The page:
Article Hindi

70 years of Independence: Walking down the film lane of 1947


As the nation celebrates 70 years of independence, we revisit the films that made up the tumultuous and momentous year that was 1947.

Sonal Pandya

The year 1947 was momentous for India, as well as the film industry. The nation was divided and two new countries, Pakistan and East Pakistan (now Bangladesh), were formed. In August 1947, 15 million were displaced from their homes and over one million died in the violence that took place when friends and neighbours turned on each other.

In Bombay (now Mumbai), however, the film industry continued to produce movies that enthralled their audiences. Stars were lost (KL Saigal passed away in January, while Master Vinayak passed away a few days after Independence) and future stars were born (actresses Mumtaz, Rakhee and Simi Garewal were all born in 1947). Newcomers stepped into the limelight (most memorably, Raj Kapoor and Madhubala in Kidar Sharma’s Neel Kamal) but most importantly, five films topped the box office that year — Dard, Do Bhai, Jugnu, Mirza Sahibaan and Shehnai.

Three of these movies — Jugnu, Do Bhai and Mirza Sahibaan — featured the singer-actor Noorjehan. These were her last triumphs before she migrated to Pakistan. While Noorjehan left, a new singer emerged to take her place as the top singer. A young woman named Lata Mangeshkar came to the forefront and afterwards her popularity would grow to such an extent that she would dominate the Hindi film music scene for another five decades.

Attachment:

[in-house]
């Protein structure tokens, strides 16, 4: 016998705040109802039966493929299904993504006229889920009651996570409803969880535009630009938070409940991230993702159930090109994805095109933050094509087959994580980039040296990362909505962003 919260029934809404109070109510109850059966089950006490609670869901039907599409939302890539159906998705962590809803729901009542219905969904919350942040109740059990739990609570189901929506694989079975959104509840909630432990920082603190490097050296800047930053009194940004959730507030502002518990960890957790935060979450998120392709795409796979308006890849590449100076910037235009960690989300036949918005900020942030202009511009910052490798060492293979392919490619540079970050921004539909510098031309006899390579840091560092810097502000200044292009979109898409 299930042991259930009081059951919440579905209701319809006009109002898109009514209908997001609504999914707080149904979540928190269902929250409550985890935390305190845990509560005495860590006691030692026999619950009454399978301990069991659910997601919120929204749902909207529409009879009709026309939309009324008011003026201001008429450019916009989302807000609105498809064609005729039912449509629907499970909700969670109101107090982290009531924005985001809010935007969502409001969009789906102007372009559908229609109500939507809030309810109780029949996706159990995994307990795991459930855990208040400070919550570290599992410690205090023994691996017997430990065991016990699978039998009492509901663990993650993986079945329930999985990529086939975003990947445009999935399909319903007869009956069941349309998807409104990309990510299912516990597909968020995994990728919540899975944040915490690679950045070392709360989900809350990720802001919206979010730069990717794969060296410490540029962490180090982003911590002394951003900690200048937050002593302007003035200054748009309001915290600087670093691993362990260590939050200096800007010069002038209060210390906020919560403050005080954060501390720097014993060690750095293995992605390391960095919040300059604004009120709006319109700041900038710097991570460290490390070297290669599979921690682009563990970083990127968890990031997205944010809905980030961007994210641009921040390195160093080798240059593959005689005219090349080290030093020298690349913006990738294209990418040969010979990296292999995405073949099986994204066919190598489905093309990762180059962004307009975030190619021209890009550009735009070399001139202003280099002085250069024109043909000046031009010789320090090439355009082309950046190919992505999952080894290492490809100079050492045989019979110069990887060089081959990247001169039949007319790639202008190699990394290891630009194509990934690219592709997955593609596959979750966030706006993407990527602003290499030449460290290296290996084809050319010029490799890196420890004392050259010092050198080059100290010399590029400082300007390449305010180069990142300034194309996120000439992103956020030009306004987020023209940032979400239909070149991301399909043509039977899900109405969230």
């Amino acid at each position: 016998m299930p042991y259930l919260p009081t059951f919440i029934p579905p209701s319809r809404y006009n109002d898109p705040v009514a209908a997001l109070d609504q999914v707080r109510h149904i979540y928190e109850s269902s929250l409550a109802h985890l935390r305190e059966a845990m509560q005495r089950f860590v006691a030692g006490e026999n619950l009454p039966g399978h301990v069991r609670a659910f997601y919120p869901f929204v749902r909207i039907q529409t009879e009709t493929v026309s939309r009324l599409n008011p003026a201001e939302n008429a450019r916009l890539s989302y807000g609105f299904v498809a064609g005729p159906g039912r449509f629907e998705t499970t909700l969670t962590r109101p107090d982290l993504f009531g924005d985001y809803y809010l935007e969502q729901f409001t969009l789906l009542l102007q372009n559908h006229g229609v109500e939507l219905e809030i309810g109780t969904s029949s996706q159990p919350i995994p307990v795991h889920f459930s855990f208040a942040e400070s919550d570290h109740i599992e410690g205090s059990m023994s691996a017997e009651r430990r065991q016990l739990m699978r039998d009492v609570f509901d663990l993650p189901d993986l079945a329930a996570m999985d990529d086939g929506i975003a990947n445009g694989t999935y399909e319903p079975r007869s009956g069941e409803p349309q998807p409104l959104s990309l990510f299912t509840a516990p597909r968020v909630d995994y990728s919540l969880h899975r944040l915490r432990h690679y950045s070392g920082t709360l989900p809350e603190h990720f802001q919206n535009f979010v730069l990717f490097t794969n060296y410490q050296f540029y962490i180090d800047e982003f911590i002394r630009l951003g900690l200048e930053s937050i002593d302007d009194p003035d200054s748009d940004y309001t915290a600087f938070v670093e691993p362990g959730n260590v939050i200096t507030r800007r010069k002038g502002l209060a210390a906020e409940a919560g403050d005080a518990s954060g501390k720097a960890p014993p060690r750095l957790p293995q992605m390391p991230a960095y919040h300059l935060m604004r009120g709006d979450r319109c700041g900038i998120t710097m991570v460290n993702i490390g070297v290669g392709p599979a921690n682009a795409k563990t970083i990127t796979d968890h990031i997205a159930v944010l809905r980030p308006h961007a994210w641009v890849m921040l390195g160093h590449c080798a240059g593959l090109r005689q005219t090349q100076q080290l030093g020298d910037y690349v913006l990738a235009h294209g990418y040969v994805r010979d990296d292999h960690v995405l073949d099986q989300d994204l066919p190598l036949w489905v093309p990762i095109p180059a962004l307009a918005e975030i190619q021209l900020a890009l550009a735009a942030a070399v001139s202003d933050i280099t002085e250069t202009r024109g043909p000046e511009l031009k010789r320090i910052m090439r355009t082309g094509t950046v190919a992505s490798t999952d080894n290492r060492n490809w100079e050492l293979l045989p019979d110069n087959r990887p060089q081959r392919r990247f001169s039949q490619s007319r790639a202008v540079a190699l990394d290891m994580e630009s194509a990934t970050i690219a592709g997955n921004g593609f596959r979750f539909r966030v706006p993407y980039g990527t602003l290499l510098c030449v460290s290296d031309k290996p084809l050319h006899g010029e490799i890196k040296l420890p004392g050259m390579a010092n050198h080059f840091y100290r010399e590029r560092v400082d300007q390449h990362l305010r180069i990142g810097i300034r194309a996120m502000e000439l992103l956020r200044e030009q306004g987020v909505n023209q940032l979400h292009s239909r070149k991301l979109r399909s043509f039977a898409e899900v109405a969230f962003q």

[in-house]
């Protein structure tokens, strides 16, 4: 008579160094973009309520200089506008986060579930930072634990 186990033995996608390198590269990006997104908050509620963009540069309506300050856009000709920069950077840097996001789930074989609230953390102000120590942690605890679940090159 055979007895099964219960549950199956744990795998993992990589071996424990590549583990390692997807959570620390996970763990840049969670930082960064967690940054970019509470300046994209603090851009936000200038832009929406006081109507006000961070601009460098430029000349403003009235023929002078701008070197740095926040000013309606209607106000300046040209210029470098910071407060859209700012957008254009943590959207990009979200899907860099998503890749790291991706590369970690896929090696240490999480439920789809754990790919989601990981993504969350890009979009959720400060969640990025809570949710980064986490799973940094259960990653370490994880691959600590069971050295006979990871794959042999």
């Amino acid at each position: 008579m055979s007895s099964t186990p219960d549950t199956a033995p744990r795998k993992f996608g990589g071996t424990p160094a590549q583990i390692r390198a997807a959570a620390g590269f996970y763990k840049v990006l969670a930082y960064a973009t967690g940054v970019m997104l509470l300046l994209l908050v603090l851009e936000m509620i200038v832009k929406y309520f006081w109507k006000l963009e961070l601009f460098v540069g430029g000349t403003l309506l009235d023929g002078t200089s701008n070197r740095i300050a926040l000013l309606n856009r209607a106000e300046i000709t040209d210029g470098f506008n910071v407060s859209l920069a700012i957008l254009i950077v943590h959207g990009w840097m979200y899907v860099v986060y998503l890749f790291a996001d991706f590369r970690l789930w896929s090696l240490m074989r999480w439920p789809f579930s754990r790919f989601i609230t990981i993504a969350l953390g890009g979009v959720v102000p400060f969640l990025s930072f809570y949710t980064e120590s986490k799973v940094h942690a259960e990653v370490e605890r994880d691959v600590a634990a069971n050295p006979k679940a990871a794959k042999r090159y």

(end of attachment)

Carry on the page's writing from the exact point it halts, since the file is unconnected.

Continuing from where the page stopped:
70 years of Independence: A look at Hindi cinema from 1940 to 2017

However, 1947 began with the death of singing star KL Saigal on 18 January 1947. Filmindia magazine, in its February issue, had noted at the time that “for a week, after the daily papers flashed the news of Saigal’s death, riots, politics and Pakistan went out of news and the Hindus, the Muslims, the Christians, the Jews, the touchables and the untouchables — one and all reverently discussed the sad and sudden death of Kundan Lal Saigal, the greatest singer the Indian screen had ever produced in its long history of misadventure.”

According to the book, 80 Glorious Days of Indian Cinema, complied by Rajendra Ojha, 182 Hindi films released in 1947. That’s a large number but nothing compared to the over thousand films that are released yearly in the country since then. And out of the 182 films, five flourished and laid claim to the top spots.